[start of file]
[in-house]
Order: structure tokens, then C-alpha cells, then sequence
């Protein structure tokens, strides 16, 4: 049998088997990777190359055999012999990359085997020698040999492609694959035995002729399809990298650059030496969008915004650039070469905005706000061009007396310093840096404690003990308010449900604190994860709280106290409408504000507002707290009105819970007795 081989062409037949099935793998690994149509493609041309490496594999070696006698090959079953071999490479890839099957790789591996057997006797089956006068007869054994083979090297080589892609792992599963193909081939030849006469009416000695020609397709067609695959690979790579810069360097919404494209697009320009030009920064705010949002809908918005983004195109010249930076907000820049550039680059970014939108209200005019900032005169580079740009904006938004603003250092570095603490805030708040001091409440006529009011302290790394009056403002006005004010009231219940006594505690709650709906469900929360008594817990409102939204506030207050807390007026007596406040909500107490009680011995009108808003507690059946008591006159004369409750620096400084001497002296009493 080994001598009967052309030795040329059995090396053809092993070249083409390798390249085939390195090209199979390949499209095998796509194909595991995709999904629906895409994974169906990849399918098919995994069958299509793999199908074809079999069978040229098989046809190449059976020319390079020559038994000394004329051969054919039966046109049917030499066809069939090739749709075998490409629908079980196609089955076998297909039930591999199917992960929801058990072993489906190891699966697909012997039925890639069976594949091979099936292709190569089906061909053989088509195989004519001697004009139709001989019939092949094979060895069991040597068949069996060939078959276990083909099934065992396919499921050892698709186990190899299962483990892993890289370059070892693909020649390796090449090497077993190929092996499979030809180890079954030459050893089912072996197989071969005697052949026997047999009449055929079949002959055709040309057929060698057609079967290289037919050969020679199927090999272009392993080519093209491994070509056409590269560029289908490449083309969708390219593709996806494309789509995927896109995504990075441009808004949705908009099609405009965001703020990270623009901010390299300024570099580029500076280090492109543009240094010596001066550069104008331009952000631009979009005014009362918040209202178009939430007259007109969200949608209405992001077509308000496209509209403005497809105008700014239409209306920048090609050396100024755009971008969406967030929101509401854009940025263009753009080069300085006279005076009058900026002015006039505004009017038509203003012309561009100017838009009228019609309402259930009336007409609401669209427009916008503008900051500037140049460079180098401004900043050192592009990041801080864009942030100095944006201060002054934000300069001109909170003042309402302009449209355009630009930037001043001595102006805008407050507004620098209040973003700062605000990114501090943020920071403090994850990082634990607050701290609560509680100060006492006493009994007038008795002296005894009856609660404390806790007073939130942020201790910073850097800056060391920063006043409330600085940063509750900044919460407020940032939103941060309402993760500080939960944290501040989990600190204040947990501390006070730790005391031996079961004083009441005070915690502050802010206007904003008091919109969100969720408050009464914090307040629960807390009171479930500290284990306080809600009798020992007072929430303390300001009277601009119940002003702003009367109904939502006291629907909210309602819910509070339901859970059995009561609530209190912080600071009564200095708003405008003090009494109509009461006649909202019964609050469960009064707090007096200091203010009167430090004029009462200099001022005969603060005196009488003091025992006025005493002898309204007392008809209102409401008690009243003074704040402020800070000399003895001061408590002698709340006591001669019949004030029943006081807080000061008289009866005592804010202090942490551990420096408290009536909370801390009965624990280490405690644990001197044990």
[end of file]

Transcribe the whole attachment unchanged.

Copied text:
[in-house]
Order: structure tokens, then C-alpha cells, then sequence
């Protein structure tokens, strides 16, 4: 049998088997990777190359055999012999990359085997020698040999492609694959035995002729399809990298650059030496969008915004650039070469905005706000061009007396310093840096404690003990308010449900604190994860709280106290409408504000507002707290009105819970007795 081989062409037949099935793998690994149509493609041309490496594999070696006698090959079953071999490479890839099957790789591996057997006797089956006068007869054994083979090297080589892609792992599963193909081939030849006469009416000695020609397709067609695959690979790579810069360097919404494209697009320009030009920064705010949002809908918005983004195109010249930076907000820049550039680059970014939108209200005019900032005169580079740009904006938004603003250092570095603490805030708040001091409440006529009011302290790394009056403002006005004010009231219940006594505690709650709906469900929360008594817990409102939204506030207050807390007026007596406040909500107490009680011995009108808003507690059946008591006159004369409750620096400084001497002296009493 080994001598009967052309030795040329059995090396053809092993070249083409390798390249085939390195090209199979390949499209095998796509194909595991995709999904629906895409994974169906990849399918098919995994069958299509793999199908074809079999069978040229098989046809190449059976020319390079020559038994000394004329051969054919039966046109049917030499066809069939090739749709075998490409629908079980196609089955076998297909039930591999199917992960929801058990072993489906190891699966697909012997039925890639069976594949091979099936292709190569089906061909053989088509195989004519001697004009139709001989019939092949094979060895069991040597068949069996060939078959276990083909099934065992396919499921050892698709186990190899299962483990892993890289370059070892693909020649390796090449090497077993190929092996499979030809180890079954030459050893089912072996197989071969005697052949026997047999009449055929079949002959055709040309057929060698057609079967290289037919050969020679199927090999272009392993080519093209491994070509056409590269560029289908490449083309969708390219593709996806494309789509995927896109995504990075441009808004949705908009099609405009965001703020990270623009901010390299300024570099580029500076280090492109543009240094010596001066550069104008331009952000631009979009005014009362918040209202178009939430007259007109969200949608209405992001077509308000496209509209403005497809105008700014239409209306920048090609050396100024755009971008969406967030929101509401854009940025263009753009080069300085006279005076009058900026002015006039505004009017038509203003012309561009100017838009009228019609309402259930009336007409609401669209427009916008503008900051500037140049460079180098401004900043050192592009990041801080864009942030100095944006201060002054934000300069001109909170003042309402302009449209355009630009930037001043001595102006805008407050507004620098209040973003700062605000990114501090943020920071403090994850990082634990607050701290609560509680100060006492006493009994007038008795002296005894009856609660404390806790007073939130942020201790910073850097800056060391920063006043409330600085940063509750900044919460407020940032939103941060309402993760500080939960944290501040989990600190204040947990501390006070730790005391031996079961004083009441005070915690502050802010206007904003008091919109969100969720408050009464914090307040629960807390009171479930500290284990306080809600009798020992007072929430303390300001009277601009119940002003702003009367109904939502006291629907909210309602819910509070339901859970059995009561609530209190912080600071009564200095708003405008003090009494109509009461006649909202019964609050469960009064707090007096200091203010009167430090004029009462200099001022005969603060005196009488003091025992006025005493002898309204007392008809209102409401008690009243003074704040402020800070000399003895001061408590002698709340006591001669019949004030029943006081807080000061008289009866005592804010202090942490551990420096408290009536909370801390009965624990280490405690644990001197044990």